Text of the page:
Netflix has said that it will edit scenes from its wildly popular Korean series Squid Game after a phone number which appeared as a prominent plot point was actually found to be linked to a real citizen’s account.
The South Korean woman, identified by local broadcaster SBS in an interview as Kim Gil-young, said that her phone number appears on an invitation card given to potential players of the series’ deadly playground games.
In the Netflix series, 456 desperate cash-strapped Koreans are offered the chance to compete for KRW45.6 billion. In order to get into the game, the players must call a phone number written on a business card, but that number has turned out to be real.
The woman showed SBS a number of prank messages she received from Koreans who requested access to the fictional series of games. She had declined an offer of KRW1 million (€724.06) in compensation, and has reportedly since been offered up to KRW5 million (€3620.30).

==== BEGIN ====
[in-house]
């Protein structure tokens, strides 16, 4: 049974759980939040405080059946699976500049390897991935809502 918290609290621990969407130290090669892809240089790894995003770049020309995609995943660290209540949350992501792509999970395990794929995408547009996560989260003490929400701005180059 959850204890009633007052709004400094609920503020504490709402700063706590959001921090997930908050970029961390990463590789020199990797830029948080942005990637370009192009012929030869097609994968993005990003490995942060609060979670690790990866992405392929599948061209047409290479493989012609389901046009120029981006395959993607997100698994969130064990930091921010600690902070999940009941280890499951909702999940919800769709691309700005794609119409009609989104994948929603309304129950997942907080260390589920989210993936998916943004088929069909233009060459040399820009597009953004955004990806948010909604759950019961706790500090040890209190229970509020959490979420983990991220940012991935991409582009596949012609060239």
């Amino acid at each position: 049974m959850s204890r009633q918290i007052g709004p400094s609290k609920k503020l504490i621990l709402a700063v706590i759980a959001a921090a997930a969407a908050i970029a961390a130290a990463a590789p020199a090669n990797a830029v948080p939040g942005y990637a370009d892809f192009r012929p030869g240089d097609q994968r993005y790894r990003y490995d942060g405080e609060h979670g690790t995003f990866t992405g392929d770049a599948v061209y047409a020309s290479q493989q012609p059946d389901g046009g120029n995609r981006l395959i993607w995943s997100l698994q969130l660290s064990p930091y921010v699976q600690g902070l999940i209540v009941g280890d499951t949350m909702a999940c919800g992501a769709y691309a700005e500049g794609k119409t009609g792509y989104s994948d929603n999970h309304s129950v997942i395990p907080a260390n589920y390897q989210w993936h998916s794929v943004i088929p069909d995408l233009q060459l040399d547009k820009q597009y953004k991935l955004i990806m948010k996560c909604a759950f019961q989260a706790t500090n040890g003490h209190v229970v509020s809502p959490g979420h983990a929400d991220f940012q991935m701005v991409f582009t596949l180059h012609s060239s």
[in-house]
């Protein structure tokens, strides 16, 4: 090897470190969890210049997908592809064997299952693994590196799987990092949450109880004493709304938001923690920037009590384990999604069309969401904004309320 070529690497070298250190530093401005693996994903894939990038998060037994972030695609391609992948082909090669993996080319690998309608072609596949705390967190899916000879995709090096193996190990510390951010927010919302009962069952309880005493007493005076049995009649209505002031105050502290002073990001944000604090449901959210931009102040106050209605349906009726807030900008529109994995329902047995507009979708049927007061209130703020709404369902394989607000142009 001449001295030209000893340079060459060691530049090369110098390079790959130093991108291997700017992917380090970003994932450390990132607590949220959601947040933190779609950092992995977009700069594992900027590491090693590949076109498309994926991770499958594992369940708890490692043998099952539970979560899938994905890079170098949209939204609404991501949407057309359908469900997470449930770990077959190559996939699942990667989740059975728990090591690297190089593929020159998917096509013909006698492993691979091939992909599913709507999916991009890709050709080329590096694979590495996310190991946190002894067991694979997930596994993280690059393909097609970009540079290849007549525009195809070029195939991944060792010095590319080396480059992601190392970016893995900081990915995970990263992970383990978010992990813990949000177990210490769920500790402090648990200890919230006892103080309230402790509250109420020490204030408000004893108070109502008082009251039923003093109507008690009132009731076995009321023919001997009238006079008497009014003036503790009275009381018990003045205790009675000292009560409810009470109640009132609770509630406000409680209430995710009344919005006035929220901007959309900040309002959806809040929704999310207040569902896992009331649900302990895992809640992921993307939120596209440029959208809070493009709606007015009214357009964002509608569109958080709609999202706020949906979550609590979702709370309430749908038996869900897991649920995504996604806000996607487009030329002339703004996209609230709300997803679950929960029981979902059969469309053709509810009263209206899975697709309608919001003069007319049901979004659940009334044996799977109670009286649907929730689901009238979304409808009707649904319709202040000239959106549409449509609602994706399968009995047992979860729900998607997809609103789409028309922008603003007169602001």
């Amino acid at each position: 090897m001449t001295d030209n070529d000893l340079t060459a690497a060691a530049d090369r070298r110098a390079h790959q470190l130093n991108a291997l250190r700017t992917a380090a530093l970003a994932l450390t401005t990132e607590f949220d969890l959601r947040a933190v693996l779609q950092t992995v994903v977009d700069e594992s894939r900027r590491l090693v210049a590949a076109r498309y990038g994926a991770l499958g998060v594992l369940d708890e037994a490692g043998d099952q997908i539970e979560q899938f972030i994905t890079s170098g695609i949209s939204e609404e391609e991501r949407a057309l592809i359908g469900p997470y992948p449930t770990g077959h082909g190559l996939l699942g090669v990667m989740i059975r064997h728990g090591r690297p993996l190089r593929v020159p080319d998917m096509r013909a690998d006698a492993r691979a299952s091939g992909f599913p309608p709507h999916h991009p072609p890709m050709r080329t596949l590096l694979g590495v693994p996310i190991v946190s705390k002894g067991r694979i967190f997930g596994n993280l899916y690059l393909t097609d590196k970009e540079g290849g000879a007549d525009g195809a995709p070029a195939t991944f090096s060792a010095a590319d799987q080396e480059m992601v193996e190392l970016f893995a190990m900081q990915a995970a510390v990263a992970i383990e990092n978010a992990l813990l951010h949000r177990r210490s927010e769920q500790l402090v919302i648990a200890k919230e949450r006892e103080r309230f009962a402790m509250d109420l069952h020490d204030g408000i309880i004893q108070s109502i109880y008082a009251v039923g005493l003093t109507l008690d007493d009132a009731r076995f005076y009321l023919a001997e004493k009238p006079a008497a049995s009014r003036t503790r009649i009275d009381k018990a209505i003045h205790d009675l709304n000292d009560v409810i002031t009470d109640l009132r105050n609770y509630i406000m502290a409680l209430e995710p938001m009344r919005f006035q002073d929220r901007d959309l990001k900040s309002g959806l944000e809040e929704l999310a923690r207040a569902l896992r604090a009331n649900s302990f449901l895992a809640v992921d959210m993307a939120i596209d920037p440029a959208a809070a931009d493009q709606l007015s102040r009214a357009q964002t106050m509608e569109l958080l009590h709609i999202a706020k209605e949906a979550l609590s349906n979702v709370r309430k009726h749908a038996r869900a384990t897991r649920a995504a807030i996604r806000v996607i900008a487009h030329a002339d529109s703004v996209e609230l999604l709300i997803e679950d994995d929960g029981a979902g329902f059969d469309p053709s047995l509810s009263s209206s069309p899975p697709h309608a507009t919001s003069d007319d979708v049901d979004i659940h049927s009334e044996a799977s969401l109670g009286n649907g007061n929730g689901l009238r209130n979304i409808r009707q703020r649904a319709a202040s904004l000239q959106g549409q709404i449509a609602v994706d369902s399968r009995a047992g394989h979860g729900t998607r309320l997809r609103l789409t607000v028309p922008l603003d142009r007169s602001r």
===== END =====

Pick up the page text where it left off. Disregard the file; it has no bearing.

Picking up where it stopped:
Such is the prominence of this news story in Korea, that presidential hopeful Huh Kyung-young made the sensational offer of KRW100 million (€72405.94) to buy the phone number. Such a purchase however is illegal under South Korea’s telecommunications business law, with phone numbers considered a limited national resource.
Responding to the controversy, Netflix said: “Together with the production company [Siren Pictures], we are working to resolve this matter, including editing scenes with phone numbers where necessary.”
The streamer had earlier said that it only showed the final eight digits of the mobile number, but was unaware that the prefix would automatically be added to complete the number.
The Korean Film Council offers producers phone numbers that are not used in real life, but OTT content creators do not have access to the service.
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